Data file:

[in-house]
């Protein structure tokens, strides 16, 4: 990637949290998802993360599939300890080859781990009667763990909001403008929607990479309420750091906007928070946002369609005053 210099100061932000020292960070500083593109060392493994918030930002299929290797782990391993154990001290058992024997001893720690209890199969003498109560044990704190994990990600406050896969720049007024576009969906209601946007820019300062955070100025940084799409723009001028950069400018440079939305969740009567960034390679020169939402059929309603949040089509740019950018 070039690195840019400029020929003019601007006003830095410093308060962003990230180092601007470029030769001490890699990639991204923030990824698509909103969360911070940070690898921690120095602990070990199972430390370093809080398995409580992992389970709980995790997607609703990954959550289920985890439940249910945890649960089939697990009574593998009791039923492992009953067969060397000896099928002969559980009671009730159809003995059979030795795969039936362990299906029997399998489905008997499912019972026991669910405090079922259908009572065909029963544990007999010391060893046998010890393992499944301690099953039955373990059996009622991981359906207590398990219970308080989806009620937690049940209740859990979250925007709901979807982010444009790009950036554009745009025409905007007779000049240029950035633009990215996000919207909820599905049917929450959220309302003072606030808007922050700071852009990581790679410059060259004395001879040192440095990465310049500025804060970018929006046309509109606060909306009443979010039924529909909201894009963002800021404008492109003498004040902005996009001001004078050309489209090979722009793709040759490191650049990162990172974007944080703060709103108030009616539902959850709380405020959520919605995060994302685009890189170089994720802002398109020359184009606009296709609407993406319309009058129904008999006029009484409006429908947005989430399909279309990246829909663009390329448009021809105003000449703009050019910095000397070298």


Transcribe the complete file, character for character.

[in-house]
């Protein structure tokens, strides 16, 4: 990637949290998802993360599939300890080859781990009667763990909001403008929607990479309420750091906007928070946002369609005053 210099100061932000020292960070500083593109060392493994918030930002299929290797782990391993154990001290058992024997001893720690209890199969003498109560044990704190994990990600406050896969720049007024576009969906209601946007820019300062955070100025940084799409723009001028950069400018440079939305969740009567960034390679020169939402059929309603949040089509740019950018 070039690195840019400029020929003019601007006003830095410093308060962003990230180092601007470029030769001490890699990639991204923030990824698509909103969360911070940070690898921690120095602990070990199972430390370093809080398995409580992992389970709980995790997607609703990954959550289920985890439940249910945890649960089939697990009574593998009791039923492992009953067969060397000896099928002969559980009671009730159809003995059979030795795969039936362990299906029997399998489905008997499912019972026991669910405090079922259908009572065909029963544990007999010391060893046998010890393992499944301690099953039955373990059996009622991981359906207590398990219970308080989806009620937690049940209740859990979250925007709901979807982010444009790009950036554009745009025409905007007779000049240029950035633009990215996000919207909820599905049917929450959220309302003072606030808007922050700071852009990581790679410059060259004395001879040192440095990465310049500025804060970018929006046309509109606060909306009443979010039924529909909201894009963002800021404008492109003498004040902005996009001001004078050309489209090979722009793709040759490191650049990162990172974007944080703060709103108030009616539902959850709380405020959520919605995060994302685009890189170089994720802002398109020359184009606009296709609407993406319309009058129904008999006029009484409006429908947005989430399909279309990246829909663009390329448009021809105003000449703009050019910095000397070298």